I do think it’s worth noting Santana’s shoulder has been healthy for at least six months. The Orioles signed him last offseason and he was pitching in minor league games when he was hit by a line drive in an Extended Spring Training outing in June, then tore his Achilles when he slipped while going after the ball. Baltimore had actually added him to the 40-man roster days before the injury to prevent him from opting out of his minor league contract.

“He was pitching well,” said Orioles GM Dan Duquette to the Associated Press after the injury. “The last time out he had his velocity and he was able to back-door his slider. I think he had eight strikeouts and no walks, so he was right on schedule. After (the ExST game), he was going to come up and join the Major League team and we were going to continue the rehab in (Double-A) … The skills are there. He’s been able to rehab his arm, but now he’s got another challenge.”

Obviously the torn Achilles is a very severe injury as well. We shouldn’t forget that. The second torn shoulder capsule is the more career-threatening injury, however, and the Achilles injury might have actually been beneficial to the health of Santana’s shoulder because it gave him more time to rehab. That make some sense? Johan was very aggressive with his rehab while with the Mets — he and the team were very publicly butting heads over his timetable — and I’m sure that was the case last year. The Achilles injury forced him to slow down.

I can’t say I’m all that confident in Santana being able to return to MLB and be an effective pitcher, but the Yankees could use some rotation depth, and a minor league contract carries zero risk. They could bring him to Spring Training, see what he looks like, and if it’s not good, they can walk away no string attached. If he looks good, maybe Santana can give them some decent starts until Ivan Nova returns or a better option comes along.

Whenever there’s a veteran, former ace-caliber starter like this recovering from a serious injury and looking for an opportunity, I can’t help but think back to Bartolo Colon in 2011. He was more or less out of baseball due to arm problems, the Yankees plucked him out of winter ball, we all had a good laugh about it, then he went out and pitched well during the regular season. Heck, it’s 2015 and Colon is still pitching.

Given the injury risk in the Yankees rotation right now, I think it’s worth the minor league contract to see if Johan comes back and has a 2011 Colon type of effort in him. He was never a pitcher who lived and died with velocity, and he’s always been a top notch competitor/leave it all out on the field type. That seems like the kind of guy who can make this comeback attempt work.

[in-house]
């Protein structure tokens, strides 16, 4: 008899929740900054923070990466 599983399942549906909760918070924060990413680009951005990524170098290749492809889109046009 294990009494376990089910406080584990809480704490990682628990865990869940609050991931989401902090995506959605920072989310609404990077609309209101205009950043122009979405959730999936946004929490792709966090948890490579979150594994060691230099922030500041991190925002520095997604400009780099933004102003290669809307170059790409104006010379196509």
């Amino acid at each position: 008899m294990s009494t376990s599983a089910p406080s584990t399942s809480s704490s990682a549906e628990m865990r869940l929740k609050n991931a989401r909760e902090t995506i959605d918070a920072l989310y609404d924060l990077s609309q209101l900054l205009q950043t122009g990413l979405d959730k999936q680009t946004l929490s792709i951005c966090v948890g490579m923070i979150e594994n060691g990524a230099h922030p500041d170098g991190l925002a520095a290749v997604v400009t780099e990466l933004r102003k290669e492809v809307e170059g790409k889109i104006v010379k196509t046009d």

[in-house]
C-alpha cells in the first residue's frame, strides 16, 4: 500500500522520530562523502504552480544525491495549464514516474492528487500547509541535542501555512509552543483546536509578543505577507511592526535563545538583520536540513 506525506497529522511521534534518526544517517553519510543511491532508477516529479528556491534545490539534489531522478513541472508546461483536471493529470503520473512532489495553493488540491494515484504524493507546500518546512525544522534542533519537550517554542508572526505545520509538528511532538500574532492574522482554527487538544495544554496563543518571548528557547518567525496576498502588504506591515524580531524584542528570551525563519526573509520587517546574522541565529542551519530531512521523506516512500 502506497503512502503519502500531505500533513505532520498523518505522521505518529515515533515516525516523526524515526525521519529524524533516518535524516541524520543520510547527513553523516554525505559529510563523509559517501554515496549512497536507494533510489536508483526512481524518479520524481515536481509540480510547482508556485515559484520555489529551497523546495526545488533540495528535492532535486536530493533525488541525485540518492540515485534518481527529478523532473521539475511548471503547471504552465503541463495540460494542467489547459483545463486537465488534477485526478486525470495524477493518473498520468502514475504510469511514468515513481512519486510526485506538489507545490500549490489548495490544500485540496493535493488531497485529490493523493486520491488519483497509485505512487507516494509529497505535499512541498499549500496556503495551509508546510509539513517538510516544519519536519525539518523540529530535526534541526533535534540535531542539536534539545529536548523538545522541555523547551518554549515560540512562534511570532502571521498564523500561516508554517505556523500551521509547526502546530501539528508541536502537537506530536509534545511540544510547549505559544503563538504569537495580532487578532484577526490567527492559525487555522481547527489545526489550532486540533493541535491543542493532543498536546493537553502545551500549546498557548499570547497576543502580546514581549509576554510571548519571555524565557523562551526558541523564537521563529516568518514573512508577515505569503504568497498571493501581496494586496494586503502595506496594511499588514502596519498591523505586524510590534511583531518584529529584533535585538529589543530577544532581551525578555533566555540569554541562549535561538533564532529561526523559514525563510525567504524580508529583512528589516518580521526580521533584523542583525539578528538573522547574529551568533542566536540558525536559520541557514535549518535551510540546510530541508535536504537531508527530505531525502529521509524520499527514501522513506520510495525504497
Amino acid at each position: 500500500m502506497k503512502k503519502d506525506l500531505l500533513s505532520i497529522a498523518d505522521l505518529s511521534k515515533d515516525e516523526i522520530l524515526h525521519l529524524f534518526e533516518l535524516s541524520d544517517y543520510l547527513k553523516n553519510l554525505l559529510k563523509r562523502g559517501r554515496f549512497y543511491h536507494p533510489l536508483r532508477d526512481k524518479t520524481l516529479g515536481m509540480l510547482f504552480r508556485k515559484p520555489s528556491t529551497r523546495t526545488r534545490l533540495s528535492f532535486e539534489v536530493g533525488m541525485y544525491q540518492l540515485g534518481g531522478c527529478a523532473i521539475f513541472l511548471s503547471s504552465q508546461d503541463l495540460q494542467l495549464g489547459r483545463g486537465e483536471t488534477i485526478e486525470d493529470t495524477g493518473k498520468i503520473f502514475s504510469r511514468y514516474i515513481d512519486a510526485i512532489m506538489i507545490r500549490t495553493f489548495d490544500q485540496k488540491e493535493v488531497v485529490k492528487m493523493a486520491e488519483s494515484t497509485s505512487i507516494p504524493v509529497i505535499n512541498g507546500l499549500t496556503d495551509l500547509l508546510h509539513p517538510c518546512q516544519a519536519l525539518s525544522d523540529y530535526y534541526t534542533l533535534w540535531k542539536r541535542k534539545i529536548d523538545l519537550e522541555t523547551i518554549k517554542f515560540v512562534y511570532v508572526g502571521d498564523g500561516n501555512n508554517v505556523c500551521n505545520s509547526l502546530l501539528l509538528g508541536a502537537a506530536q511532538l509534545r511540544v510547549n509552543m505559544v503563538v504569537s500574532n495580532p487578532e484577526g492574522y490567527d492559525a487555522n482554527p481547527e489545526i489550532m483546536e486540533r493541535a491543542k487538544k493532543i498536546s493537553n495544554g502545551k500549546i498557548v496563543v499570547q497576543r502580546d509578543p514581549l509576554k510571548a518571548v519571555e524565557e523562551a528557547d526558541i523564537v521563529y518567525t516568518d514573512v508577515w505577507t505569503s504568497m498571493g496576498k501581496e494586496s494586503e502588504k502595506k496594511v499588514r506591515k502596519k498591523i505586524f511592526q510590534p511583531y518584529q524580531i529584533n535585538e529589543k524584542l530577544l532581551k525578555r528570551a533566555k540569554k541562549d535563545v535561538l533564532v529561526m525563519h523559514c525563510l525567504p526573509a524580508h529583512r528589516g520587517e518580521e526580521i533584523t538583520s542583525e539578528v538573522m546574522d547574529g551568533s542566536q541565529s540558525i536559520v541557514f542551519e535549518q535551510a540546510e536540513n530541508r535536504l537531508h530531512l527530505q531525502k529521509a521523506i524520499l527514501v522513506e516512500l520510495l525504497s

Prospect Profile: Miguel Andujar

(Charleston River Dogs)
(Charleston River Dogs)

Miguel Andujar | 3B

Background
Considered one of the top players available during the 2011-12 international signing period, the Yankees signed Andujar as a 16-year-old out of San Cristobal, Dominican Republic in July 2011. He received a $750,000 bonus. It was the second largest bonus they gave out during the signing period, behind only the $2.5M (originally $4M) they gave Cuban lefty Omar Luis.

Pro Career
The Yankees were very aggressive with Andujar. They skipped him right over the Dominican Summer League and had him make his pro debut in the rookie level Gulf Coast League as a 17-year-old in 2012. Andujar predictably struggled, hitting .232/.288/.299 (80 wRC+) with one homer in 50 games. The Yankees sent him back to the GCL in 2013 and Andujar was much better the second time around, putting up a .323/.368/.496 (152 wRC+) line with four homers in 34 games.

Last season, the Yankees bumped Andujar up to Low-A Charleston, where he played the entire season at 19. He started out very slow, hitting .212/.267/.335 (67 wRC+) with ten doubles, five homers, 16 walks, and 46 strikeouts in his first 63 games. The second half was much better — Andujar put up a .319/.367/.456 (129 wRC+) line with 15 doubles, five homers, 19 walks, and 37 strikeouts in his final 64 games. The end result was a .267/.318/.397 (99 wRC+) batting line with 25 doubles, ten homers, a 15.7% strikeout rate, and a 6.6% walk rate in 127 games.

Scouting Report
Listed at 6-foot-0 and 175 lbs., Andujar is a right-handed hitter with good bat speed and above-average power potential. He’s aggressive but not a hacker — Andujar can wait back on breaking balls but doesn’t hesitate to punish a fastball in the zone. It’s more of a low walk, low strikeout offensive profile than a low walk, high strikeout profile. Here’s some video (there’s more at MiLB.com):

Andujar is a good athlete whose best defensive tool is his arm, which is plenty strong for third base. His footwork needs to improve and he needs to add experience at the hot corner in general. Andujar’s worst tool is his speed. He’s not someone who adds much value on the bases, not now and not in the future either.